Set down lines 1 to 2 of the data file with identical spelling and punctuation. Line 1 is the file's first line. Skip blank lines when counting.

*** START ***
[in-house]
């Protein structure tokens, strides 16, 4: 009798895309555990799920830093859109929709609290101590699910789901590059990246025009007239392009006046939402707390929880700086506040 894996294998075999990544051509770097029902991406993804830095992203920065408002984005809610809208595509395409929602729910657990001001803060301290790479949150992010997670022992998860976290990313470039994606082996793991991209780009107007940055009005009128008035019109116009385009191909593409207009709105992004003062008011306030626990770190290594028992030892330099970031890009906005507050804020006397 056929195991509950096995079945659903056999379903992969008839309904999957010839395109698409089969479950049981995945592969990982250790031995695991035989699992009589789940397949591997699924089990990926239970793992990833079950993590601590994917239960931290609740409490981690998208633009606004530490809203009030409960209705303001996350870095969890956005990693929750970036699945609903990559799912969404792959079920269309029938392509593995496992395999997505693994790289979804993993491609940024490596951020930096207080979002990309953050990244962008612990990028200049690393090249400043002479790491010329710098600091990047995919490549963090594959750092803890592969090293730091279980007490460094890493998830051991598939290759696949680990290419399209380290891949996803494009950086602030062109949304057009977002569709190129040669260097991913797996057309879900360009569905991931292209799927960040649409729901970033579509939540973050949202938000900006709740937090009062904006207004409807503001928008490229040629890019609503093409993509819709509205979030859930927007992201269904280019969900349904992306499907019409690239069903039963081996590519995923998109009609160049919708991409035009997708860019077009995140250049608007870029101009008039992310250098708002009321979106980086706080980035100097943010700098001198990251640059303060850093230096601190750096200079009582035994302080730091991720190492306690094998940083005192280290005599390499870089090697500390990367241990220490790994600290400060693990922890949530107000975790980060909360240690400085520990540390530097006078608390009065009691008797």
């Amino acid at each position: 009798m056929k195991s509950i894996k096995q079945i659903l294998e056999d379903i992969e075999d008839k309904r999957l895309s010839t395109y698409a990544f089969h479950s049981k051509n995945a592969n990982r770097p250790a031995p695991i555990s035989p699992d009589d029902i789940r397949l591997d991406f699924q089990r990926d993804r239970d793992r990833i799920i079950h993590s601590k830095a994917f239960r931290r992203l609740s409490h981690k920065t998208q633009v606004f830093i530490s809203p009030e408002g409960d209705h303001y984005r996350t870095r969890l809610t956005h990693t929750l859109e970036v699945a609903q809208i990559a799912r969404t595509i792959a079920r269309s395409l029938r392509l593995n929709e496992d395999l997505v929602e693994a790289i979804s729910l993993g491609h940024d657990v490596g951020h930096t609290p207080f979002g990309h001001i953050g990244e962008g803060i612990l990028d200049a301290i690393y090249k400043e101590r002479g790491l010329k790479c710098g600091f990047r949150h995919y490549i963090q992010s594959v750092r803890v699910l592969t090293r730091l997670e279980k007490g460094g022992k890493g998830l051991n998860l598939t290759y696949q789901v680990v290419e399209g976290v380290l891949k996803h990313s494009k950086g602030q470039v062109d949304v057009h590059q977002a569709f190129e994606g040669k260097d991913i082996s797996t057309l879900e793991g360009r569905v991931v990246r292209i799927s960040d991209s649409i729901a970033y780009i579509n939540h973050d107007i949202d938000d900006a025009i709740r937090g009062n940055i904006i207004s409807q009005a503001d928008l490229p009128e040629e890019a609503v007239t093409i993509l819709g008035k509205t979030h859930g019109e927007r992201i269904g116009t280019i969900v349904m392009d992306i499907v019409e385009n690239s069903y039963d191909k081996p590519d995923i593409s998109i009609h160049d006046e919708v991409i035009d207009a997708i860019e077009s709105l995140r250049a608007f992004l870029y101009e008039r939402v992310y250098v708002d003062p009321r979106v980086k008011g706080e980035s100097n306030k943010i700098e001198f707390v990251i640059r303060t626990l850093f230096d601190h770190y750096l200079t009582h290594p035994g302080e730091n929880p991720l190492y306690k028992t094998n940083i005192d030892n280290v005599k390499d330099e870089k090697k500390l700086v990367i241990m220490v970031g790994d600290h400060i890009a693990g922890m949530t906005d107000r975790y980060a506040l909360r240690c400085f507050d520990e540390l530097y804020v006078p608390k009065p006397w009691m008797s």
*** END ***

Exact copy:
[in-house]
């Protein structure tokens, strides 16, 4: 009798895309555990799920830093859109929709609290101590699910789901590059990246025009007239392009006046939402707390929880700086506040 894996294998075999990544051509770097029902991406993804830095992203920065408002984005809610809208595509395409929602729910657990001001803060301290790479949150992010997670022992998860976290990313470039994606082996793991991209780009107007940055009005009128008035019109116009385009191909593409207009709105992004003062008011306030626990770190290594028992030892330099970031890009906005507050804020006397 056929195991509950096995079945659903056999379903992969008839309904999957010839395109698409089969479950049981995945592969990982250790031995695991035989699992009589789940397949591997699924089990990926239970793992990833079950993590601590994917239960931290609740409490981690998208633009606004530490809203009030409960209705303001996350870095969890956005990693929750970036699945609903990559799912969404792959079920269309029938392509593995496992395999997505693994790289979804993993491609940024490596951020930096207080979002990309953050990244962008612990990028200049690393090249400043002479790491010329710098600091990047995919490549963090594959750092803890592969090293730091279980007490460094890493998830051991598939290759696949680990290419399209380290891949996803494009950086602030062109949304057009977002569709190129040669260097991913797996057309879900360009569905991931292209799927960040649409729901970033579509939540973050949202938000900006709740937090009062904006207004409807503001928008490229040629890019609503093409993509819709509205979030859930927007992201269904280019969900349904992306499907019409690239069903039963081996590519995923998109009609160049919708991409035009997708860019077009995140250049608007870029101009008039992310250098708002009321979106980086706080980035100097943010700098001198990251640059303060850093230096601190750096200079009582035994302080730091991720190492306690094998940083005192280290005599390499870089090697500390990367241990220490790994600290400060693990922890949530107000975790980060909360240690400085520990540390530097006078608390009065009691008797």